A few weeks ago Procter & Gamble taunted the boycotters of ALEC today they announced that they are leaving the American Legislative Exchange Council.
In a statement to ColorofChange, P&G said,
In deciding to part ways with ALEC, Procter & Gamble has acknowledged that it can’t in good conscience market products to Black communities while at the same time handing over customers’ dollars to a right-wing think tank that has worked to suppress the Black vote.
On Friday afternoon, we learned that P&G began reviewing its membership in January and recently decided not to rejoin ALEC in 2012. External Relations Manager Elizabeth Ratchford told us via email that, ‘Decisions about which memberships we retain are guided by budgetary considerations, value to the business and engagement on issues core to our ability to compete in the marketplace.
P&G decided that ALEC is no longer helpful to them in competing for their customers’ loyalty and support. Procter & Gamble became the thirteenth company to leave ALEC. They now join Yum! Brands, McDonald’s, Wendy’s, Mars Inc., Coca-Cola, PepsiCo, Kraft Foods, Intuit, Blue Cross Blue Shield Association, Reed Elsevier (owner of LexisNexis and publisher of science and health information), American Traffic Solutions and Arizona Public Service in leaving the once shadowy and powerful organization.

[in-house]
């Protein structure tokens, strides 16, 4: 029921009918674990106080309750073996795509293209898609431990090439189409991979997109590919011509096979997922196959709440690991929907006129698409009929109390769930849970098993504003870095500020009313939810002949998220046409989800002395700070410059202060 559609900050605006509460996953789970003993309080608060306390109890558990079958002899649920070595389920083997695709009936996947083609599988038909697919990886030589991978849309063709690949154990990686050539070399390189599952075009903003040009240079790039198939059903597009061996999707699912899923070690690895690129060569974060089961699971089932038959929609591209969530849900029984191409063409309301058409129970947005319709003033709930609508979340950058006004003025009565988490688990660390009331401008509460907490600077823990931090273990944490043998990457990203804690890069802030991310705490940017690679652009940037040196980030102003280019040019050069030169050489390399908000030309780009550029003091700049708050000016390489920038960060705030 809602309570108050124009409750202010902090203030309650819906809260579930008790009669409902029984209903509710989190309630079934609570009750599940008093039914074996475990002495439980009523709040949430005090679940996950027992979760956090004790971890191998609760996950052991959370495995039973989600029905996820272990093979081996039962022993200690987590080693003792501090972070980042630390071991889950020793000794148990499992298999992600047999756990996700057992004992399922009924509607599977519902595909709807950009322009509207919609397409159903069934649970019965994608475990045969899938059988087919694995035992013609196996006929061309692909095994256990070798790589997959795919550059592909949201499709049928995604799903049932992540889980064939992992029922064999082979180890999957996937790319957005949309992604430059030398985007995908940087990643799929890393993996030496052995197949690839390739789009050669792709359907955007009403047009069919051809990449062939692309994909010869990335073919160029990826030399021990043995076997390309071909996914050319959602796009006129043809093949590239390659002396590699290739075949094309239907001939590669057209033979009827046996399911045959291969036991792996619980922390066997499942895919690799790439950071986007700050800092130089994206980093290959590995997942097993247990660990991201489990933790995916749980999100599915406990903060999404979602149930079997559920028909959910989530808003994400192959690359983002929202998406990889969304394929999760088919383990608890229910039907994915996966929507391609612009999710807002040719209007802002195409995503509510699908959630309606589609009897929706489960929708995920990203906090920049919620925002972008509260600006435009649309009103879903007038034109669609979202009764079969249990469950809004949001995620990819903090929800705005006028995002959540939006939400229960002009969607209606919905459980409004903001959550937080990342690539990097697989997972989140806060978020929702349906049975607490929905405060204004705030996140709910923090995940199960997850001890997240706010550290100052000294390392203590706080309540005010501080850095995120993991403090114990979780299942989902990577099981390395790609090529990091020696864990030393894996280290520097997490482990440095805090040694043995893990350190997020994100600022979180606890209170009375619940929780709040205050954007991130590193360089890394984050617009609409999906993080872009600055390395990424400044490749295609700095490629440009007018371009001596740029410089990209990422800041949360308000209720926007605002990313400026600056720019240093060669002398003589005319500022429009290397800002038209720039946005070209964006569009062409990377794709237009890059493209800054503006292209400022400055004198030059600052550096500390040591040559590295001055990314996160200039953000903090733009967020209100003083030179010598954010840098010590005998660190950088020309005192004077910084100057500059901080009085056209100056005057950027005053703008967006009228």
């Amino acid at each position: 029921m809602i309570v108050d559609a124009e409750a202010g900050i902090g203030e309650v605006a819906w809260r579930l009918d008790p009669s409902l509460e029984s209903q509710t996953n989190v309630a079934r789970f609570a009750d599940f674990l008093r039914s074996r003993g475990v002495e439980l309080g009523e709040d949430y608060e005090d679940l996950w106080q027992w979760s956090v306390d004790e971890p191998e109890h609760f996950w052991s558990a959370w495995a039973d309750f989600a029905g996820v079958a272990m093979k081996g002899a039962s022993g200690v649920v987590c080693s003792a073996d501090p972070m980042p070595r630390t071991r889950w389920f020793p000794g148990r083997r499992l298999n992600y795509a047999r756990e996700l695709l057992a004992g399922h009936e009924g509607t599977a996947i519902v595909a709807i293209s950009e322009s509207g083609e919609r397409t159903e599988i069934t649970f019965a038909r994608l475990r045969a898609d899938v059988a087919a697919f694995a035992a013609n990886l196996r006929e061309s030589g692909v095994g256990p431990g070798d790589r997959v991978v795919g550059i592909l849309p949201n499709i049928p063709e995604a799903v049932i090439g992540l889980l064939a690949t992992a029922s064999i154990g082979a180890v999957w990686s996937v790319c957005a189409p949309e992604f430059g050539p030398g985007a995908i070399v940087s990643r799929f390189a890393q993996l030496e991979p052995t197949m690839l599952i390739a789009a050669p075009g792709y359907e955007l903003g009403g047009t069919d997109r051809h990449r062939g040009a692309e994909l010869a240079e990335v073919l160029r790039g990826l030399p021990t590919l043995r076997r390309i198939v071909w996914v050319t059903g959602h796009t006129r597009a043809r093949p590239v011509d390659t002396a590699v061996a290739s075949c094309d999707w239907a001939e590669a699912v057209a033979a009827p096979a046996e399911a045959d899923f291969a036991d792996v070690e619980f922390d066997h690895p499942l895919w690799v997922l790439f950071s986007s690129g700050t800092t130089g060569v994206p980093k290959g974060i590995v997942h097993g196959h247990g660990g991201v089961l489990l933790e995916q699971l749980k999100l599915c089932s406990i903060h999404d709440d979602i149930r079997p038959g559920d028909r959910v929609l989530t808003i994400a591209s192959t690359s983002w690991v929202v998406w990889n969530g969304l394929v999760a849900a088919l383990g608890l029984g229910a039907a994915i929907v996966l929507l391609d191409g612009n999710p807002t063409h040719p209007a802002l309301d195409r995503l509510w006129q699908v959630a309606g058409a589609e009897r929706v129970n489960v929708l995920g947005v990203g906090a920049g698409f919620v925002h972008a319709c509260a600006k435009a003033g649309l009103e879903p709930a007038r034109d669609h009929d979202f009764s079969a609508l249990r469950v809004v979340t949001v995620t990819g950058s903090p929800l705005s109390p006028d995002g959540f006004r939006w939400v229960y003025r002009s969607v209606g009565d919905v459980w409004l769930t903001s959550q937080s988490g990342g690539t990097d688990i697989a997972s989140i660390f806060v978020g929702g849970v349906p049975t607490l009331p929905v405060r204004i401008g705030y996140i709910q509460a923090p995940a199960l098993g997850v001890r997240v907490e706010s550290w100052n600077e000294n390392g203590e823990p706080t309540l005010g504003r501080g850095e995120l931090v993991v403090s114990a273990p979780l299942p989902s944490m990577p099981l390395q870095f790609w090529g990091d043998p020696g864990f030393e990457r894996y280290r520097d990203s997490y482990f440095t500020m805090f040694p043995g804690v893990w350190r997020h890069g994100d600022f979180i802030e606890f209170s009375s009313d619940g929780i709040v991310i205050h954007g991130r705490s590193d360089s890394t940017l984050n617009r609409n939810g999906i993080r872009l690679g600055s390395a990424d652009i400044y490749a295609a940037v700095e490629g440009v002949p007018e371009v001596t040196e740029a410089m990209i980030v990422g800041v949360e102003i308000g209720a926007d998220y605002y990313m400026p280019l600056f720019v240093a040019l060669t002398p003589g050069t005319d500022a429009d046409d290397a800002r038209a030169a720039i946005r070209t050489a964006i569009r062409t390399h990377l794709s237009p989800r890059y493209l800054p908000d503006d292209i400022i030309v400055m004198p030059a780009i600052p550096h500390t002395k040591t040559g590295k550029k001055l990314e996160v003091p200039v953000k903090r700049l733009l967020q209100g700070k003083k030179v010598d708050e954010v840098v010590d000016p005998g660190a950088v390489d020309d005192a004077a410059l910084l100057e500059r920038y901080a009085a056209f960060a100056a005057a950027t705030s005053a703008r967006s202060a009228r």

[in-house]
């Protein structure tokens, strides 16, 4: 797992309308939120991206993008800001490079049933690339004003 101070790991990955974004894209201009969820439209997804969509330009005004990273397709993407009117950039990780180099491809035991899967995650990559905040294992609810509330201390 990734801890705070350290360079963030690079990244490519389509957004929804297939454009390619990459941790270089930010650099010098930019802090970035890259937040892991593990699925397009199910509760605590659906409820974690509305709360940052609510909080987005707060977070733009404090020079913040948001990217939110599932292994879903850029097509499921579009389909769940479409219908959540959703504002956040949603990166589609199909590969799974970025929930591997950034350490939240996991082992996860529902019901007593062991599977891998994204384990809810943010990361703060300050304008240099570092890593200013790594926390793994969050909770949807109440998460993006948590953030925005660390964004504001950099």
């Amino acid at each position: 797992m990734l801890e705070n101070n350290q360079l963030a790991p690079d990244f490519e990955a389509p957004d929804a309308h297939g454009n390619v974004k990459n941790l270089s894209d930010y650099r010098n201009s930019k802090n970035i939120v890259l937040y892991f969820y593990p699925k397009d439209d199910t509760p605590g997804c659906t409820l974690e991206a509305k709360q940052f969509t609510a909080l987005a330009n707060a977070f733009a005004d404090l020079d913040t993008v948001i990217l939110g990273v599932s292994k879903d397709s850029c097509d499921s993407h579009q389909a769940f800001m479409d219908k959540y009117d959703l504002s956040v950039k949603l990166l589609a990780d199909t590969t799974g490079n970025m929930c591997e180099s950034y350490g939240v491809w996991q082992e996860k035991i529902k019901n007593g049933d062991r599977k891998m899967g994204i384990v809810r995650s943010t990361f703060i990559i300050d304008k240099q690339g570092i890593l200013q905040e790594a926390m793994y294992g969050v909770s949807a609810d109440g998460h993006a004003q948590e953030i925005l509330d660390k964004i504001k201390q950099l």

ALEC has admitted that they are being clobbered on social media, and have gone into full panic mode. They have even gone so far as to beg right wing bloggers to give them positive publicity and push back against the boycott. The Koch Brothers have jumped into the fray, and added their support through Americans For Prosperity, but nothing is working.
The members continue to leave, and they can’t stop the boycott.
The departure of P&G speaks volumes about the success of the boycott because they were one of three corporate giants along with Pfizer and Reynolds American who initially stood behind ALEC, and dared the American people to boycott them.
We heard from lots of PoliticusUSA readers who did exactly that, and your efforts were so successful that 17 days later, P&G changed their position and abandoned ALEC.
When Yum! Brands left ALEC their statement admitted that they could no longer support an organization that does its business in secret, and now Procter & Gamble is admitting that being associated with ALEC is bad for business.
The boycott is achieving its goals because it has successfully defined ALEC as bad for business. The boycott has attached painful consequences like bad publicity and loss of customers to supporting ALEC. The battle is over. ALEC has already lost. They will never be able to undercut democracy and work behind closed doors again.
The American people know all about ALEC now, and they will be watching.